Citigroup was forced to turn to Abu Dhabi to bolster its capital position. Now UBS has had to go cap in hand to the sovereign wealth funds of Singapore and Oman to shore up the balance sheet. It is surely only a matter of time before some once-proud American or European bank turns to the Chinese for assistance.
As Western bankers sink amid a sea of sub-prime lending write-offs, the need to turn to Asia and the Middle East for new capital seems both desperate and powerfully symbolic of the shifting power equation from developed to developing world.
Even a few years back, no Western banker in his right mind would willingly invite such investors on to the share register. It would have seemed somehow disreputable to have done so. Yet there is nothing like necessity to humble misplaced pride.
In today's world, the "haves" and the "have nots" are being bizarrely reversed, with the prosperous West never more dependent on the vast capital surpluses of Asia and the Middle East to keep the wheels of economic progress turning. Where once Western bankers would sniffily have shown the sovereign wealth funds of the developing world the door except as fee-paying clients, of course today they are only too pleased to welcome them in.
With UBS, the dilemma would have been a double excruciating one. Swiss bankers are valued for their discretion and their innate conservatism. The losses sustained by UBS on collateralised debt obligations (CDOs) have dealt a devastating blow to the bank's reputation for the latter. Little more than two months after expressing confidence about full-year profits, UBS has been forced to admit to another $10bn of write-offs, wiping out fourth-quarter profits and likely pushing the bank into losses for the year as a whole.
The often secretive super-rich use Swiss bankers because they are, well, Swiss. They don't expect to wake up one morning and read that the custodians of their money have been forced to shore up the balance sheet with Asian and Middle Eastern dollars. Whatever happened to all that Nazi gold, the orphaned billions which by repute at least sustained the health of the Swiss banking system? Sunk in American trailer parks seems to be about the sum of it.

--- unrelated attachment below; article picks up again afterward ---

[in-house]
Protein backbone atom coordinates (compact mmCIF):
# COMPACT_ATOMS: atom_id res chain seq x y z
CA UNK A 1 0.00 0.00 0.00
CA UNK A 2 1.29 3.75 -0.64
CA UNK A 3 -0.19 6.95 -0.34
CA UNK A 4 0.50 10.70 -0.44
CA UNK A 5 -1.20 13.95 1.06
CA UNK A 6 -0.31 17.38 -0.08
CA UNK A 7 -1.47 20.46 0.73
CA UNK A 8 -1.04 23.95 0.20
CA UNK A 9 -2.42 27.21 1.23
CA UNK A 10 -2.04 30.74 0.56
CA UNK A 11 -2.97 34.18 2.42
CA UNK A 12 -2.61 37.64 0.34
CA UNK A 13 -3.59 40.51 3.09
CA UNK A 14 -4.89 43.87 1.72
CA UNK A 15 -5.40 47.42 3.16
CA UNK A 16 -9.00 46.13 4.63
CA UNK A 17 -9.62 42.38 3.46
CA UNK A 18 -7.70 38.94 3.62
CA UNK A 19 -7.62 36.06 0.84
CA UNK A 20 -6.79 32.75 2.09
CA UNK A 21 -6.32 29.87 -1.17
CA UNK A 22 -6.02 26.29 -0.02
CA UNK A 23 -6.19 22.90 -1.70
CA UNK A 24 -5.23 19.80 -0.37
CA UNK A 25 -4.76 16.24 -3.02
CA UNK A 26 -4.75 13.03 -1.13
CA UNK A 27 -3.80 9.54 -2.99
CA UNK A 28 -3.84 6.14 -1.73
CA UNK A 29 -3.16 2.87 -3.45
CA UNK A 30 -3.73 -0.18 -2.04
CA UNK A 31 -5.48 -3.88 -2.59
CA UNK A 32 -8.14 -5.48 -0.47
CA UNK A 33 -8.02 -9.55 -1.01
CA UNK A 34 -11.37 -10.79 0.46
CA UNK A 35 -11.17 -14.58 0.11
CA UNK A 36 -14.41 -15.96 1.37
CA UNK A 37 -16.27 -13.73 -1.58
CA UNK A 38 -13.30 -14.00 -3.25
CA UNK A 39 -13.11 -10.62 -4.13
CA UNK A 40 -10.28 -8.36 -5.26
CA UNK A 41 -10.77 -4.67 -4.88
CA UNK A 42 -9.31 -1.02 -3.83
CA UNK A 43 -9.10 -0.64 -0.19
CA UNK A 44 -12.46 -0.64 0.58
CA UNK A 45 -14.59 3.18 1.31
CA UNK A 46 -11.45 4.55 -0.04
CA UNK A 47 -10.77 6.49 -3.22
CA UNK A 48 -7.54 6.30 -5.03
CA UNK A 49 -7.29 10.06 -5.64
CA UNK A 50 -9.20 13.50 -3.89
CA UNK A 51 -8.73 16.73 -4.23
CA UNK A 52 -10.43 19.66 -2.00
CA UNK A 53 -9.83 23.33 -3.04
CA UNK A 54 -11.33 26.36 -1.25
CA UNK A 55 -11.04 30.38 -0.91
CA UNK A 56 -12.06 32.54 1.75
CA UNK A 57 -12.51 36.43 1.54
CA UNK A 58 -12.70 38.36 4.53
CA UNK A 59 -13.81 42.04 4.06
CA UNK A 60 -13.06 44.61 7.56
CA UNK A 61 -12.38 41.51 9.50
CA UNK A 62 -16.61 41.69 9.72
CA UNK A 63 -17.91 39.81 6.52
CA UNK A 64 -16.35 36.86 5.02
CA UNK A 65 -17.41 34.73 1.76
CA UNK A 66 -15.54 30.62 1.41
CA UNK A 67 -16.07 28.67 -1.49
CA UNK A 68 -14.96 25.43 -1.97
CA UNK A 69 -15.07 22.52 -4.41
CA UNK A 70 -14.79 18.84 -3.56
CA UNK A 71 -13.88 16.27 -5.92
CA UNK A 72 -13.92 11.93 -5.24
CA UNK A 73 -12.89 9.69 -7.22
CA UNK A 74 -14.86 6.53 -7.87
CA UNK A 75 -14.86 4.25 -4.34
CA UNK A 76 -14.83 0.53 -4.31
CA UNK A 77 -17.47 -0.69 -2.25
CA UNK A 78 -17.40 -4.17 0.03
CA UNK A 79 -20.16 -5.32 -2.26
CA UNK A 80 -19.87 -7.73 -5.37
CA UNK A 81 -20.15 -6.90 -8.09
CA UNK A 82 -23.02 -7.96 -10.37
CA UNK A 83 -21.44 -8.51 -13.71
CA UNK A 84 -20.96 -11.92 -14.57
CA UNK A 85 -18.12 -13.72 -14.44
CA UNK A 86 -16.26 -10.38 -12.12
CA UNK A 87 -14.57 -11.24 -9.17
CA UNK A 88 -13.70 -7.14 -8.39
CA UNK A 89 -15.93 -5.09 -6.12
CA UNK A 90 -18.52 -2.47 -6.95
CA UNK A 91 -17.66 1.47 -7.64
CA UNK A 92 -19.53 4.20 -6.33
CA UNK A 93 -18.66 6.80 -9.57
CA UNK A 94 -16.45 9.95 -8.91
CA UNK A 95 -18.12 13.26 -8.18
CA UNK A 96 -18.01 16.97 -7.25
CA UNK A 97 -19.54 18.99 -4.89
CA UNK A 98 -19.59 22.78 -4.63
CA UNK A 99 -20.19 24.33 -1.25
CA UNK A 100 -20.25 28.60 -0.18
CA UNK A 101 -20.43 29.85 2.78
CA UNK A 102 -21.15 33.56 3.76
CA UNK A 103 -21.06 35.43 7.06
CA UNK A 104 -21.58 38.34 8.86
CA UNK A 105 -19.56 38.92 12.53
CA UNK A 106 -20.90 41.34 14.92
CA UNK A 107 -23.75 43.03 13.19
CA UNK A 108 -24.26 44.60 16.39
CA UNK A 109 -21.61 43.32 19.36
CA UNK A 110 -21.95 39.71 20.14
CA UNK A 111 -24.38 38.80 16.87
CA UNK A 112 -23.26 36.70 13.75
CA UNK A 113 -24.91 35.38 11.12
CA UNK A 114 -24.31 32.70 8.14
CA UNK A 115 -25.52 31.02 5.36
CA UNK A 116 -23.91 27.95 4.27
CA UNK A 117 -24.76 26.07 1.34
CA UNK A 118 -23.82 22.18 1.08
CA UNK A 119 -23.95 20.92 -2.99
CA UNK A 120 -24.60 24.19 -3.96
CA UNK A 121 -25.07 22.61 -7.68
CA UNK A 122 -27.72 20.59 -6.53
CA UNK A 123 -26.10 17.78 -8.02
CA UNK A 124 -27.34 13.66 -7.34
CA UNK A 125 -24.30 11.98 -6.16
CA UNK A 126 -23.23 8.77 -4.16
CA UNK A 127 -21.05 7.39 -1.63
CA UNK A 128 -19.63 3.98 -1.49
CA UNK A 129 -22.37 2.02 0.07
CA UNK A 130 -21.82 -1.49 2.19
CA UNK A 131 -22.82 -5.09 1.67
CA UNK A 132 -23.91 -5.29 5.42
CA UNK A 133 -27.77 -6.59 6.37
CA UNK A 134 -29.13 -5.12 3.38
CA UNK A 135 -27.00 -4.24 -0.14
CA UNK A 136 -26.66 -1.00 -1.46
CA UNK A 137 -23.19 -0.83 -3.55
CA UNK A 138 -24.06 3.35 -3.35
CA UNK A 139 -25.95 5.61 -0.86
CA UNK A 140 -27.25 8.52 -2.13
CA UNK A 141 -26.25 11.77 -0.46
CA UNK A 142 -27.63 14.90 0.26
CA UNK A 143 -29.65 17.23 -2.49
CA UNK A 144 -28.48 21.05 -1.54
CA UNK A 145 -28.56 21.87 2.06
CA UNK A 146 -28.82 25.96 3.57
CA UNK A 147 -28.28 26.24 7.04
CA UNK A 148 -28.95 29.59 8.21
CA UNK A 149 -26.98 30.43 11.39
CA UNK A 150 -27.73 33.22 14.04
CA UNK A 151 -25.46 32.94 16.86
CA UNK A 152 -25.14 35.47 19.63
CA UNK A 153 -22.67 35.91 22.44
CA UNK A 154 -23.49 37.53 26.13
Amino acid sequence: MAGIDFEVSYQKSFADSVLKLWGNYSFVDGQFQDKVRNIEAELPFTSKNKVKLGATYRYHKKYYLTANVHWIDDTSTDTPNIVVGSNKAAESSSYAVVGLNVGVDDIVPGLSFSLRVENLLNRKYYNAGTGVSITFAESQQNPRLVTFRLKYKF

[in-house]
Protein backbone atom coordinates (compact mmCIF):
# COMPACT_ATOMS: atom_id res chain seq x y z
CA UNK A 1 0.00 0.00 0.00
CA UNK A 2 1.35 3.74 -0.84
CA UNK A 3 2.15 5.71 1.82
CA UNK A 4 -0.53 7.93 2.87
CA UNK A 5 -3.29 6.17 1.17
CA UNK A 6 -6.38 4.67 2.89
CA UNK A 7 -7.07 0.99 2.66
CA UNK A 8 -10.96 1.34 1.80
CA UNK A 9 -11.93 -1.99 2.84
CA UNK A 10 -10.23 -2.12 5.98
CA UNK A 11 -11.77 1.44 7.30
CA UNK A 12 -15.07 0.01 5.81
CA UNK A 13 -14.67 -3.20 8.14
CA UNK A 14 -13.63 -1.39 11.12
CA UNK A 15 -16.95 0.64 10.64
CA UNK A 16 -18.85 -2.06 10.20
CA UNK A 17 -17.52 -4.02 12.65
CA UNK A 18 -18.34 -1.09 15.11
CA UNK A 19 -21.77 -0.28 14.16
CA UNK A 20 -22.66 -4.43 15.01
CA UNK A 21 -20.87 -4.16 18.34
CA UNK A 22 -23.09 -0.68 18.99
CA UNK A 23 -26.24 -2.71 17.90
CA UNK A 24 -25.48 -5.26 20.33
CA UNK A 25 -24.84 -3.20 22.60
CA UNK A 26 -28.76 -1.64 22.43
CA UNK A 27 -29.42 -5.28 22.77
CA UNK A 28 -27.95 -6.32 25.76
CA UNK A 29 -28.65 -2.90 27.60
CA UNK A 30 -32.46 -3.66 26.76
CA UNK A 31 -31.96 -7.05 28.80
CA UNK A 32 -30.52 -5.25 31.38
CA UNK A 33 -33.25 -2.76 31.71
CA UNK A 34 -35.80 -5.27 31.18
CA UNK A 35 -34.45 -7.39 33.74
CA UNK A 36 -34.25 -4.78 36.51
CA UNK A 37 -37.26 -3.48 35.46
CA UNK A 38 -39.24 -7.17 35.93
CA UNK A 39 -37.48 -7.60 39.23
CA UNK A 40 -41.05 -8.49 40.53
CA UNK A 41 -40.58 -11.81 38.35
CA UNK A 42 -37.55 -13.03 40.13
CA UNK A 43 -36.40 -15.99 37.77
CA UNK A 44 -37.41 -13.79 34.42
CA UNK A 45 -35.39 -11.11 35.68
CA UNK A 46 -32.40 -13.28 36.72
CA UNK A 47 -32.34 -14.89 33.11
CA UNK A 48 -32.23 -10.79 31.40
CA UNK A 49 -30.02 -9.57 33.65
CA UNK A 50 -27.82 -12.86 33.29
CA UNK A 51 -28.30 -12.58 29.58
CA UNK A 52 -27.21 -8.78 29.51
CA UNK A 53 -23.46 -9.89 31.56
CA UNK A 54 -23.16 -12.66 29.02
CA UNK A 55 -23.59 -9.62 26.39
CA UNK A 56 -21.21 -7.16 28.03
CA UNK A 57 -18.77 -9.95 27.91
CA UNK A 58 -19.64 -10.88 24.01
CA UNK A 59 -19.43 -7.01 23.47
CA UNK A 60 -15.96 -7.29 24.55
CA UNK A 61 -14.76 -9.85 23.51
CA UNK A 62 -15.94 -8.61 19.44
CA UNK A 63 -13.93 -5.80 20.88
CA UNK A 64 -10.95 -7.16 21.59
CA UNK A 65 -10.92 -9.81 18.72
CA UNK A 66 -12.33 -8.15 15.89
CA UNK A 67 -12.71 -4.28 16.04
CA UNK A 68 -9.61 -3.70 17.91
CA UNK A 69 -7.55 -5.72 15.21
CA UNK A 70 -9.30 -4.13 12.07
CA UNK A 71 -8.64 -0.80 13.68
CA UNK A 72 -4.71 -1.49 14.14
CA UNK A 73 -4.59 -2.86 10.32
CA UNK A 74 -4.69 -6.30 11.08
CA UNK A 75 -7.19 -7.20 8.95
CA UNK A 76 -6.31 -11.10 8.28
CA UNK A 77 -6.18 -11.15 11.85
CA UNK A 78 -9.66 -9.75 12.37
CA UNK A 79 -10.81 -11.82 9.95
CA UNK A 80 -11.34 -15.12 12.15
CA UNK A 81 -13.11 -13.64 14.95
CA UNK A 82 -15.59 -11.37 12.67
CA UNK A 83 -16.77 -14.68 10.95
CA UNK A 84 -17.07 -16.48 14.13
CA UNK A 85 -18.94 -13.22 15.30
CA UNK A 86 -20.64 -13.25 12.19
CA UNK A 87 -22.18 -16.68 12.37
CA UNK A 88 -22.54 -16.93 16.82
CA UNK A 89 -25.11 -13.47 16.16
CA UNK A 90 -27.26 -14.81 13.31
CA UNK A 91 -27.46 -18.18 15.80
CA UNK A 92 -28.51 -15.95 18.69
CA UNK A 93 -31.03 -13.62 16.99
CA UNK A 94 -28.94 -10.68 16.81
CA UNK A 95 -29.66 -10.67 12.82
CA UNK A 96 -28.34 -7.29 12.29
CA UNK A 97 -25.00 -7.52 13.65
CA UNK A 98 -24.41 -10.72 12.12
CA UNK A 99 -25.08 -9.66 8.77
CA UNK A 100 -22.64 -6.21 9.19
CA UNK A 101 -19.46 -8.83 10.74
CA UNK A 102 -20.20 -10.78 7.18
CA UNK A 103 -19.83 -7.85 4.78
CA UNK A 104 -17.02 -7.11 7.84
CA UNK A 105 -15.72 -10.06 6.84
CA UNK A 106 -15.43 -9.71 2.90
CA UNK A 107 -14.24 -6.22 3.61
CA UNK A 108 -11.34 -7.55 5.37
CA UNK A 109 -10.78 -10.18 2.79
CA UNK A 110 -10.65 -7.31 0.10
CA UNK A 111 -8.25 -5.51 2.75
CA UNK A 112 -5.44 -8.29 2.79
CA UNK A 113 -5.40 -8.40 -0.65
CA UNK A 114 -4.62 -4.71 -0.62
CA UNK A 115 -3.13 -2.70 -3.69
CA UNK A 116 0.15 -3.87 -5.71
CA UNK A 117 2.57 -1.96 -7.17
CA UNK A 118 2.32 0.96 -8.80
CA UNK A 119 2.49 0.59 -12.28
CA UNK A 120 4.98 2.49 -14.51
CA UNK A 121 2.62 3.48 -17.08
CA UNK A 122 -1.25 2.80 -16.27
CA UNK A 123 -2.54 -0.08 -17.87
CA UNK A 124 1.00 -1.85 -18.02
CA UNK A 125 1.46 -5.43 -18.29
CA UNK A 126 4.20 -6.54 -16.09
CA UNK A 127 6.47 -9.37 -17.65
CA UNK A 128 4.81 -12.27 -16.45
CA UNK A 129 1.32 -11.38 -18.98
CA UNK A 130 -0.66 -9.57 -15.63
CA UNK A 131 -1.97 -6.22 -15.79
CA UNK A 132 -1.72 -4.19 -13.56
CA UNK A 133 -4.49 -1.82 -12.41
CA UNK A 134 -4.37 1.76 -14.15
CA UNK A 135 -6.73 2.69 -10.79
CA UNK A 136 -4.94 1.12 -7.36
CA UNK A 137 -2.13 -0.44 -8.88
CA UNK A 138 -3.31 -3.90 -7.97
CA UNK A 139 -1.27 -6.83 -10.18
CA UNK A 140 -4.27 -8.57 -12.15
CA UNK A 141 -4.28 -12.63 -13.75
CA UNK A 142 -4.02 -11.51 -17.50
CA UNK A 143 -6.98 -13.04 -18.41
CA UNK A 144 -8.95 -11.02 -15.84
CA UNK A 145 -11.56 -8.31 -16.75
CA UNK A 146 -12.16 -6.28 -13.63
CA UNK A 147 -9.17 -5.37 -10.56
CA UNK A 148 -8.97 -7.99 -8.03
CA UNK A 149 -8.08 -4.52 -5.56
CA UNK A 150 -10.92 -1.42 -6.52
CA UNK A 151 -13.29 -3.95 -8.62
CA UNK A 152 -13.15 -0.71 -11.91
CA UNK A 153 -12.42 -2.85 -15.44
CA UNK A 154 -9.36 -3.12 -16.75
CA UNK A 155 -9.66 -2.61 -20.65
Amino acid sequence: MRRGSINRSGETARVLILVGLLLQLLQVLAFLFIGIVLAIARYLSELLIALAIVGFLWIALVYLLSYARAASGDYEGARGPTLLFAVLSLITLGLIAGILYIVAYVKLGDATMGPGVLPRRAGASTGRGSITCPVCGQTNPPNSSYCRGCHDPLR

Yet the alternative to seeking these new sources of capital would have been much worse. Following the capital increase, UBS will have tier-1 capital of 12 per cent, which is 2 percentage points above its target ratio and quite a lot more than it really needs. Failure to take such action would on the other hand have exposed the group's private banking franchise to the possibility of mass withdrawals. As it is, UBS will struggle to maintain healthy levels of inflow. Swiss banking, it appears, is not quite as safe as wealthy depositors once assumed.
Existing shareholders meanwhile suffer an 18 per cent dilution, and, as evidence of quite how desperate UBS must have been, it has to pay a 9 per cent coupon on the great bulk of the new money until conversion of the loan stock into equity. This is admittedly less than the 11 per cent Citigroup was forced to pay, but it is still a deeply humiliating rate for a bank of such once-rock-solid standing.
Some of the necessary management cull at UBS has already largely occurred. The responsible chief executive, Peter Wuffli, is history, and, though the chairman, Marcel Ospel, continues for the time being to cling stubbornly to the wreckage, we can only assume that he too will shortly be on his way.
What's more, by writing off as much as $10bn, UBS claims to have taken the extreme view of the value of these securities that is reflected in current market prices.
It seems likely that ultimately they will be worth rather more. Marcel Rohner, the new chief executive, says that by being so pessimistic he hopes to create "maximum clarity" on the issue of sub-prime losses and thereby substantially eliminate speculation as to whether they were being adequately reflected in write-downs.